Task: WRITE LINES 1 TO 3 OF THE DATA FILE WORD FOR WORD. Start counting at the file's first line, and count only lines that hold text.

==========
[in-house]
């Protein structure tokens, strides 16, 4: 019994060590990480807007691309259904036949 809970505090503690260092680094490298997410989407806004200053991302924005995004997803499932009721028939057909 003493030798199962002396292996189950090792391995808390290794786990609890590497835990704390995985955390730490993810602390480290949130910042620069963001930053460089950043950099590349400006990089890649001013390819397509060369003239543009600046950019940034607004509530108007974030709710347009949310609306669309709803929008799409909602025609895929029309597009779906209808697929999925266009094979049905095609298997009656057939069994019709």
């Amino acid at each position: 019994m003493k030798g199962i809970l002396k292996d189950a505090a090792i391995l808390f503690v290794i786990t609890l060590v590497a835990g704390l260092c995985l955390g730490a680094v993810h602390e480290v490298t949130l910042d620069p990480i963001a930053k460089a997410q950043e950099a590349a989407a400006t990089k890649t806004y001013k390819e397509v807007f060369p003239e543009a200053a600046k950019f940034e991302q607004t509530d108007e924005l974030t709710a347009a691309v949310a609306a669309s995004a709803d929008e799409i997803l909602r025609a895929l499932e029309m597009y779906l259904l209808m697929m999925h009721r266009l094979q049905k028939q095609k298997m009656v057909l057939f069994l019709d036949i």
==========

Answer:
[in-house]
């Protein structure tokens, strides 16, 4: 019994060590990480807007691309259904036949 809970505090503690260092680094490298997410989407806004200053991302924005995004997803499932009721028939057909 003493030798199962002396292996189950090792391995808390290794786990609890590497835990704390995985955390730490993810602390480290949130910042620069963001930053460089950043950099590349400006990089890649001013390819397509060369003239543009600046950019940034607004509530108007974030709710347009949310609306669309709803929008799409909602025609895929029309597009779906209808697929999925266009094979049905095609298997009656057939069994019709």
């Amino acid at each position: 019994m003493k030798g199962i809970l002396k292996d189950a505090a090792i391995l808390f503690v290794i786990t609890l060590v590497a835990g704390l260092c995985l955390g730490a680094v993810h602390e480290v490298t949130l910042d620069p990480i963001a930053k460089a997410q950043e950099a590349a989407a400006t990089k890649t806004y001013k390819e397509v807007f060369p003239e543009a200053a600046k950019f940034e991302q607004t509530d108007e924005l974030t709710a347009a691309v949310a609306a669309s995004a709803d929008e799409i997803l909602r025609a895929l499932e029309m597009y779906l259904l209808m697929m999925h009721r266009l094979q049905k028939q095609k298997m009656v057909l057939f069994l019709d036949i």